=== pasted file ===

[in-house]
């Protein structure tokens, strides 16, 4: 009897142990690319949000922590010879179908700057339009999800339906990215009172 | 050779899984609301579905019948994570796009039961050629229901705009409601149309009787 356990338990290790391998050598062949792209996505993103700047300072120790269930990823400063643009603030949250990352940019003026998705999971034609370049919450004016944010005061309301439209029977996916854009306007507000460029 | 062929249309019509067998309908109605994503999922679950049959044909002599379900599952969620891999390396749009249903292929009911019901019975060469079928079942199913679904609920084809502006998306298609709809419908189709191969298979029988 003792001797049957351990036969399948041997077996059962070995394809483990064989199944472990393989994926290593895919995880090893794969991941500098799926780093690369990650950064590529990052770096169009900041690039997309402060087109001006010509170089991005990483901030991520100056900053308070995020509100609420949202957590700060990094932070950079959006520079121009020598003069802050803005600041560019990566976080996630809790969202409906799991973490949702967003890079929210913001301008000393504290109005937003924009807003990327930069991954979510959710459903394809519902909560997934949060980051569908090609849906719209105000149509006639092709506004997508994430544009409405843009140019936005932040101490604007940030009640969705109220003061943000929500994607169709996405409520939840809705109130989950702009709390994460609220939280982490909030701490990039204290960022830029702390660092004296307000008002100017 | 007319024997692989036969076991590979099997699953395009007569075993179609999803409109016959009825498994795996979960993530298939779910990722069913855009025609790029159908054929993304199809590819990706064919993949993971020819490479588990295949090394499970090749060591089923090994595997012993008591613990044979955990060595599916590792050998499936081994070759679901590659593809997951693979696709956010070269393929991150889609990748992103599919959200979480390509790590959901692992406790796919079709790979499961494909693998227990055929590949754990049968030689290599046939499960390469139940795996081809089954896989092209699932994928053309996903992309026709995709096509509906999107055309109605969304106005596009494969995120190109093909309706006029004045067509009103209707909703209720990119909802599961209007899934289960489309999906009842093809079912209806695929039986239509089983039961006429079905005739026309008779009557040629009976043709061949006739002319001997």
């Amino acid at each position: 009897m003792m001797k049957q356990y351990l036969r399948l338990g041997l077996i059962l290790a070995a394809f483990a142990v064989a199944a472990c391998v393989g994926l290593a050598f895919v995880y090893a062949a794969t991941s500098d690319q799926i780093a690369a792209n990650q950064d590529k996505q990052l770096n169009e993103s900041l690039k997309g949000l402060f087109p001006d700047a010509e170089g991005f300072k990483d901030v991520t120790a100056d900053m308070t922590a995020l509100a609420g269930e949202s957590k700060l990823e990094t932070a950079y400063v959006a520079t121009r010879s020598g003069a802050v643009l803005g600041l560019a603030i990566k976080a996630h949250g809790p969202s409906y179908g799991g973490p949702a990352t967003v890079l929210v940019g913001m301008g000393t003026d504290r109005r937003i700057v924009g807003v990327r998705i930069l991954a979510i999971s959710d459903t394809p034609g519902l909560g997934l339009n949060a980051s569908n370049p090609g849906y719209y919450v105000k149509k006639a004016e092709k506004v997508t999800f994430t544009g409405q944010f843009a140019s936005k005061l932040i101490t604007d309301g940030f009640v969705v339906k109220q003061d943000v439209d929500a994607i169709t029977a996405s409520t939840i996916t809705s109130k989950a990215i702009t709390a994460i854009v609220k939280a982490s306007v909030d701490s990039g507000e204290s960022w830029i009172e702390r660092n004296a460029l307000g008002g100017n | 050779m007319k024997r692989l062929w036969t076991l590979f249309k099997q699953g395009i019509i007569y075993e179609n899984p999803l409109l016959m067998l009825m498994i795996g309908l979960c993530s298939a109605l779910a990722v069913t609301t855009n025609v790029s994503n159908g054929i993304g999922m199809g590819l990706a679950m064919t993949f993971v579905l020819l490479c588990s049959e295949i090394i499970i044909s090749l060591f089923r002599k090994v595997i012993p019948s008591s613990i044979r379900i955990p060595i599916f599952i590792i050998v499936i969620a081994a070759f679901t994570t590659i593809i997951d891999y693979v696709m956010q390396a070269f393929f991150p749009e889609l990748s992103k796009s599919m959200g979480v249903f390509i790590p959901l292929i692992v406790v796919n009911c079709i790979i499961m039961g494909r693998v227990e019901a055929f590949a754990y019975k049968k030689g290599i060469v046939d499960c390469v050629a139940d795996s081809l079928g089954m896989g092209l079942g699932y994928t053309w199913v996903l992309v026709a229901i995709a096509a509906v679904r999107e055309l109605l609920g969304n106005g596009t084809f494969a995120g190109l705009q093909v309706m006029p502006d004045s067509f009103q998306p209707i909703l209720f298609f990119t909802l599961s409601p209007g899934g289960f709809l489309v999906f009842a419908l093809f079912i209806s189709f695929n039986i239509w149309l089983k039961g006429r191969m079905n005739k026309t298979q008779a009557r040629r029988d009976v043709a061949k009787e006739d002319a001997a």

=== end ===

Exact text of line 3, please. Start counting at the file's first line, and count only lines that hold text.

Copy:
């Amino acid at each position: 009897m003792m001797k049957q356990y351990l036969r399948l338990g041997l077996i059962l290790a070995a394809f483990a142990v064989a199944a472990c391998v393989g994926l290593a050598f895919v995880y090893a062949a794969t991941s500098d690319q799926i780093a690369a792209n990650q950064d590529k996505q990052l770096n169009e993103s900041l690039k997309g949000l402060f087109p001006d700047a010509e170089g991005f300072k990483d901030v991520t120790a100056d900053m308070t922590a995020l509100a609420g269930e949202s957590k700060l990823e990094t932070a950079y400063v959006a520079t121009r010879s020598g003069a802050v643009l803005g600041l560019a603030i990566k976080a996630h949250g809790p969202s409906y179908g799991g973490p949702a990352t967003v890079l929210v940019g913001m301008g000393t003026d504290r109005r937003i700057v924009g807003v990327r998705i930069l991954a979510i999971s959710d459903t394809p034609g519902l909560g997934l339009n949060a980051s569908n370049p090609g849906y719209y919450v105000k149509k006639a004016e092709k506004v997508t999800f994430t544009g409405q944010f843009a140019s936005k005061l932040i101490t604007d309301g940030f009640v969705v339906k109220q003061d943000v439209d929500a994607i169709t029977a996405s409520t939840i996916t809705s109130k989950a990215i702009t709390a994460i854009v609220k939280a982490s306007v909030d701490s990039g507000e204290s960022w830029i009172e702390r660092n004296a460029l307000g008002g100017n | 050779m007319k024997r692989l062929w036969t076991l590979f249309k099997q699953g395009i019509i007569y075993e179609n899984p999803l409109l016959m067998l009825m498994i795996g309908l979960c993530s298939a109605l779910a990722v069913t609301t855009n025609v790029s994503n159908g054929i993304g999922m199809g590819l990706a679950m064919t993949f993971v579905l020819l490479c588990s049959e295949i090394i499970i044909s090749l060591f089923r002599k090994v595997i012993p019948s008591s613990i044979r379900i955990p060595i599916f599952i590792i050998v499936i969620a081994a070759f679901t994570t590659i593809i997951d891999y693979v696709m956010q390396a070269f393929f991150p749009e889609l990748s992103k796009s599919m959200g979480v249903f390509i790590p959901l292929i692992v406790v796919n009911c079709i790979i499961m039961g494909r693998v227990e019901a055929f590949a754990y019975k049968k030689g290599i060469v046939d499960c390469v050629a139940d795996s081809l079928g089954m896989g092209l079942g699932y994928t053309w199913v996903l992309v026709a229901i995709a096509a509906v679904r999107e055309l109605l609920g969304n106005g596009t084809f494969a995120g190109l705009q093909v309706m006029p502006d004045s067509f009103q998306p209707i909703l209720f298609f990119t909802l599961s409601p209007g899934g289960f709809l489309v999906f009842a419908l093809f079912i209806s189709f695929n039986i239509w149309l089983k039961g006429r191969m079905n005739k026309t298979q008779a009557r040629r029988d009976v043709a061949k009787e006739d002319a001997a």